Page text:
Of all the decorations we have to enjoy during the Christmas season, the soundtrack that has developed to support it is perhaps one of the most meaningful. In a world that’s constantly changing, there’s something reassuring about the fact that the music we dust off every year seems timeless — just like the message of the birth of Jesus Christ on the first Christmas.

We sing long-time favorite hymns and carols as part of our religious observance, but the secular side of the celebration has familiar tunes as well. Mediaguide tracks more than 2,600 radio stations to facilitate the distribution of royalty payments to songwriters, composers and publishers, and it has again issued its “top 25” list of the most popular holiday songs over the past 25 years.

And again, the list illustrates the timeless nature of our preferred Christmas listening, even though some outstanding new recordings of Christmas music have been issued in the past few years.

For example, the No. 1 tune on Mediaguide’s list is “Winter Wonderland,” written in 1934. It is also tied for oldest honors with the No. 4 tune, “Santa Claus Is Coming To Town.”

“Winter Wonderland” was an instant hit for legendary bandleader Guy Lombardo and His Royal Canadians who took it to the No. 2 spot on the Billboard charts that year, and 1946 recordings by the Andrews Sisters and Perry Como established the song as a Yuletide favorite. But versions by the Eurythmics, Jewel and Air Supply are popular today. The same is true for other songs on the top 25 list.

In recent years, “The Christmas Song,” otherwise known as “Chestnuts Roasting on an Open Fire,” by Mel Torm/ and Robert Wells has ruled as No. 1. The most popular version is still by Nat “King” Cole. But it has slipped to No. 2 this year. Cole recorded this song four times, the first being in 1946, but the version we hear most often today was done in 1961.

It takes a while to break into the top 25, as most songs on the list appear to be quite secure in their positions. The newest song is “Do They Know It’s Christmas? (Feed the World),” recorded in 1984. And it’s hanging on at No. 24.

The most recorded holiday song is “White Christmas,” with well over 500 versions in dozens of languages. The Irving Berlin tune checks in at No. 5 on the most-played list, and Bing Crosby’s version is still the one we want to hear.

Here’s the top 25 list, as shown on the American Society of Composers, Authors and Publishers Web site, www.ascap.com:

1. “Winter Wonderland” written by Felix Bernard, Richard B. Smith; 2. “The Christmas Song (Chestnuts Roasting on an Open Fire)” written by Mel Torm/ and Robert Wells; 3. “Have Yourself A Merry Little Christmas” written by Ralph Blane and Hugh Martin; 4. “Santa Claus Is Coming To Town” written by Fred Coots and Haven Gillespie; 5. “White Christmas” written by Irving Berlin; 6. “Let It Snow! Let It Snow! Let It Snow!” written by Sammy Cahn and Jule Styne; 7. “Jingle Bell Rock” written by Joseph Carleton Beal and James Ross Boothe; 8. “Sleigh Ride” written by Leroy Anderson and Mitchell Parish; 9. “Little Drummer Boy” written by Katherine K. Davis, Henry V. Onorati and Harry Simeone; 10. “Rudolph The Red Nosed Reindeer” written by Johnny Marks; 11. “It’s The Most Wonderful Time Of The Year” written by Edward Pola and George Wyle; 12. “I’ll Be Home For Christmas” written by Walter Kent, Kim Gannon and Buck Ram; 13. “Silver Bells” written by Jay Livingston and Ray Evans; 14. “Rockin’ Around The Christmas Tree “ written by Johnny Marks; 15. “Feliz Navidad” written by Jos/ Feliciano; 16. “Frosty The Snowman” written by Steve Nelson, Walter E. Rollins; 17. “A Holly Jolly Christmas” written by Johnny Marks; 18. “Blue Christmas” written by Billy Hayes, Jay W. Johnson; 19. “It’s Beginning To Look A Lot Like Christmas” written by Meredith Willson; 20. “I Saw Mommy Kissing Santa Claus” written by Tommie Connor; 21. “Here Comes Santa Claus” written by Gene Autry and Oakley Haldeman; 22. “(There’s No Place Like) Home For The Holidays” written by Bob Allen and Al Stillman; 23. “Carol Of The Bells” written by Peter J. Wilhousky and Mykola Leontovich; 24. “Do They Know It’s Christmas? (Feed the World)” written by Midge Ure and Bob Geldof; and 25. “Wonderful Christmastime” written by Paul McCartney.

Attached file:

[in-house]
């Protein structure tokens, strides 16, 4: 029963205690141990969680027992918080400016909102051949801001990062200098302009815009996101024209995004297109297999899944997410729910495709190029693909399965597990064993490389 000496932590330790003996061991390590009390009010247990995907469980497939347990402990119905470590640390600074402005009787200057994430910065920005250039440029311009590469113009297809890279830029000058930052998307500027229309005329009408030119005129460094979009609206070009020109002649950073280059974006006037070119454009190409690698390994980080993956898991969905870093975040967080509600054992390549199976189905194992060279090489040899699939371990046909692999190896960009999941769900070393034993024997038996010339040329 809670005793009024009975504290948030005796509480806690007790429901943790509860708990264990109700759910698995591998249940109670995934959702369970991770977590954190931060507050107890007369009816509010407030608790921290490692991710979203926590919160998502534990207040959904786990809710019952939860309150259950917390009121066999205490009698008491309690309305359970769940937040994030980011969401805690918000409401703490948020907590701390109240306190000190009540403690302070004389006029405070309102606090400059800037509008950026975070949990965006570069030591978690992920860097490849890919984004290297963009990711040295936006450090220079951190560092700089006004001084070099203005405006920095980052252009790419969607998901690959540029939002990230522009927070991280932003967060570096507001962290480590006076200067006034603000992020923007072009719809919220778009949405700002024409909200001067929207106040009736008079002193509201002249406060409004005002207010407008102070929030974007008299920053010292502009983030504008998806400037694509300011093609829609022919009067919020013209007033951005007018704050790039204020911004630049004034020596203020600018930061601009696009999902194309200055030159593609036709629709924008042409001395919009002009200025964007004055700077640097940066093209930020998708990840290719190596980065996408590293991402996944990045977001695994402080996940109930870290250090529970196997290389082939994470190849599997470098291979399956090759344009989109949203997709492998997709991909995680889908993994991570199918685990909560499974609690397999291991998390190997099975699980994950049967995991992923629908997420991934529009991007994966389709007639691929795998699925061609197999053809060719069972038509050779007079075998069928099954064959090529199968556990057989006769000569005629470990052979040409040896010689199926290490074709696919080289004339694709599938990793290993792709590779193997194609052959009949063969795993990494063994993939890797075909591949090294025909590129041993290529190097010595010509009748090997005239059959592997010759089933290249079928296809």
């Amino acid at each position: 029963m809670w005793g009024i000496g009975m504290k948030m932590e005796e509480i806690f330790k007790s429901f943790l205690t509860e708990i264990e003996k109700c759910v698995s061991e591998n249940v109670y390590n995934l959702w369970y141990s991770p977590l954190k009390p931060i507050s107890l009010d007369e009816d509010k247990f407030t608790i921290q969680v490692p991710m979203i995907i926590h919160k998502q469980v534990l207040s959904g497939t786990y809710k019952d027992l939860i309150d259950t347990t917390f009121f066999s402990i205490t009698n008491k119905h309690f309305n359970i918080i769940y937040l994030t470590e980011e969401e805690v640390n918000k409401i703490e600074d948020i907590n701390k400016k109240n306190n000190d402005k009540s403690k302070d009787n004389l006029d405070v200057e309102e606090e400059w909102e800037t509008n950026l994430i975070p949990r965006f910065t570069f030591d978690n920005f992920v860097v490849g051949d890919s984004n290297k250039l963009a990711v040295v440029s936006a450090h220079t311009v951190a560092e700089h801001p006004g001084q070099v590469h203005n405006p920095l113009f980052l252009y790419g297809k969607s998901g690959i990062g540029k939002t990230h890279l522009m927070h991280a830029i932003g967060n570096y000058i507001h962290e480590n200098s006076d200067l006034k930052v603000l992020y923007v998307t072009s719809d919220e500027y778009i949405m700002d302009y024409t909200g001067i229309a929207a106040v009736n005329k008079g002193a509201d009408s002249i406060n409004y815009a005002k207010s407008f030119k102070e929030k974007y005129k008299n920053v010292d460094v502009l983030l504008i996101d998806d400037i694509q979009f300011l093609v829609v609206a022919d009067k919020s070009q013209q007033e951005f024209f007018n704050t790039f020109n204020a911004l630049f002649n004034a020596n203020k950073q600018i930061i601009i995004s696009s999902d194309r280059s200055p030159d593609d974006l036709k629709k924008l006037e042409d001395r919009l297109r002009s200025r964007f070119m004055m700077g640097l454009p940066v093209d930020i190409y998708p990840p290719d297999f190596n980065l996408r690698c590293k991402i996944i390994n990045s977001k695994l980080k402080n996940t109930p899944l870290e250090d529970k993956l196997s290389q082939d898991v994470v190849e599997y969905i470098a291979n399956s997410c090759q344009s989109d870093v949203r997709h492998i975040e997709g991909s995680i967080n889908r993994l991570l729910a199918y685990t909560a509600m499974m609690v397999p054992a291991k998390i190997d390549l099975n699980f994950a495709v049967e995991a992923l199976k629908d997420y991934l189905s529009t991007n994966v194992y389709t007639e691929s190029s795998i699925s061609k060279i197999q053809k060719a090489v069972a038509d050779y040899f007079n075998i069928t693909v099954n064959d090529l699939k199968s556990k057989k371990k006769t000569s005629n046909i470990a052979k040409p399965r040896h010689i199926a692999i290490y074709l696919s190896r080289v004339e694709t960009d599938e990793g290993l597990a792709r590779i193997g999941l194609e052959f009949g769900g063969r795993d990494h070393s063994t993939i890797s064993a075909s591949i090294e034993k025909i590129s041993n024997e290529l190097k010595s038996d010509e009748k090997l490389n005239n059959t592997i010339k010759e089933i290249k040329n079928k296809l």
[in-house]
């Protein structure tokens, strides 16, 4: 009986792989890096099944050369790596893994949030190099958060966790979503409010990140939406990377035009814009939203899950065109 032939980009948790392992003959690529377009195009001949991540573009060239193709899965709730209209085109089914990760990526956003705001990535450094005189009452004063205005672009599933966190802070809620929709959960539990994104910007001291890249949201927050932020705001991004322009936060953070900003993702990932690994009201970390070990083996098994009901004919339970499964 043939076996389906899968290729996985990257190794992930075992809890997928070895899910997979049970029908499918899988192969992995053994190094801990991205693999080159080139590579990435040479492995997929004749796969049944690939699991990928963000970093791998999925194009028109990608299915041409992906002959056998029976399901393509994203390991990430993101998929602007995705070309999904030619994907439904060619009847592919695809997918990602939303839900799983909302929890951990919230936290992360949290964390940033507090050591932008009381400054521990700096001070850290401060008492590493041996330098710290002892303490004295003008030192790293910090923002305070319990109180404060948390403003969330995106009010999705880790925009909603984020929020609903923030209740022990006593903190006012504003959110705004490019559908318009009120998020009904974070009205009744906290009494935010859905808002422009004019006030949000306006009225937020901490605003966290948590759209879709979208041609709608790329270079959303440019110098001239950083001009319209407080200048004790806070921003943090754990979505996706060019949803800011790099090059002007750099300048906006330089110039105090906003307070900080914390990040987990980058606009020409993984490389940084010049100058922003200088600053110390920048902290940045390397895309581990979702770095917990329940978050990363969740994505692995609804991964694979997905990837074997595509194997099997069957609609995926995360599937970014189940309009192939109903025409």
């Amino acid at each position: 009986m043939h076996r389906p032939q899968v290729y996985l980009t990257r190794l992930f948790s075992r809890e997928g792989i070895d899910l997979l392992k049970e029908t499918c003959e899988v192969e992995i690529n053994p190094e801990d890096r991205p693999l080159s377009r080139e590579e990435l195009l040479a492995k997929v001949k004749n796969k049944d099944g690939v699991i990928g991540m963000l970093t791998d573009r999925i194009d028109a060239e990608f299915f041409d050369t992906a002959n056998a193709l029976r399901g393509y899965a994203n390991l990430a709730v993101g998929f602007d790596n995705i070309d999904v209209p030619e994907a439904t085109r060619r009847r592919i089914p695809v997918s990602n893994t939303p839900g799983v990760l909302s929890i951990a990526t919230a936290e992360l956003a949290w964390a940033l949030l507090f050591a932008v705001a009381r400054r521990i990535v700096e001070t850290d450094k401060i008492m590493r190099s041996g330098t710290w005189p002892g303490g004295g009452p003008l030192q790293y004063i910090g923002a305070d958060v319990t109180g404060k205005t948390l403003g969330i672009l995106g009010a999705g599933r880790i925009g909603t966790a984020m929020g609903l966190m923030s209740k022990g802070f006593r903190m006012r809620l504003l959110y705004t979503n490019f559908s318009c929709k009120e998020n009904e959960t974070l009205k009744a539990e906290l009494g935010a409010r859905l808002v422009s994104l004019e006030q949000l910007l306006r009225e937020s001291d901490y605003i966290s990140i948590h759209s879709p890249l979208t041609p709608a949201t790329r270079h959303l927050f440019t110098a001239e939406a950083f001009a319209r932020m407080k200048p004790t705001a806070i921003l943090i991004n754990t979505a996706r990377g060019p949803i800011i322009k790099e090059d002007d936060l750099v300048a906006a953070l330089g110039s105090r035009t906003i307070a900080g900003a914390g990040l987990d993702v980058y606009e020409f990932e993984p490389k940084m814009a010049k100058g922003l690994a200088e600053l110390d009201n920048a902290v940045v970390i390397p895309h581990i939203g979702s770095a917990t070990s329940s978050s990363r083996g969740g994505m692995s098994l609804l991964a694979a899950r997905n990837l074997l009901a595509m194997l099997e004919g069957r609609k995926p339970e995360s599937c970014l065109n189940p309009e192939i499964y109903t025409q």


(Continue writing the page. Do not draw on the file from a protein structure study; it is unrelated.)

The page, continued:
However you like sing it, have a very merry Christmas.

Gene Deason is managing editor of the Brownwood Bulletin. His column appears on Friday. He may be reached by e-mail at gene.deason@brownwoodbulletin.com.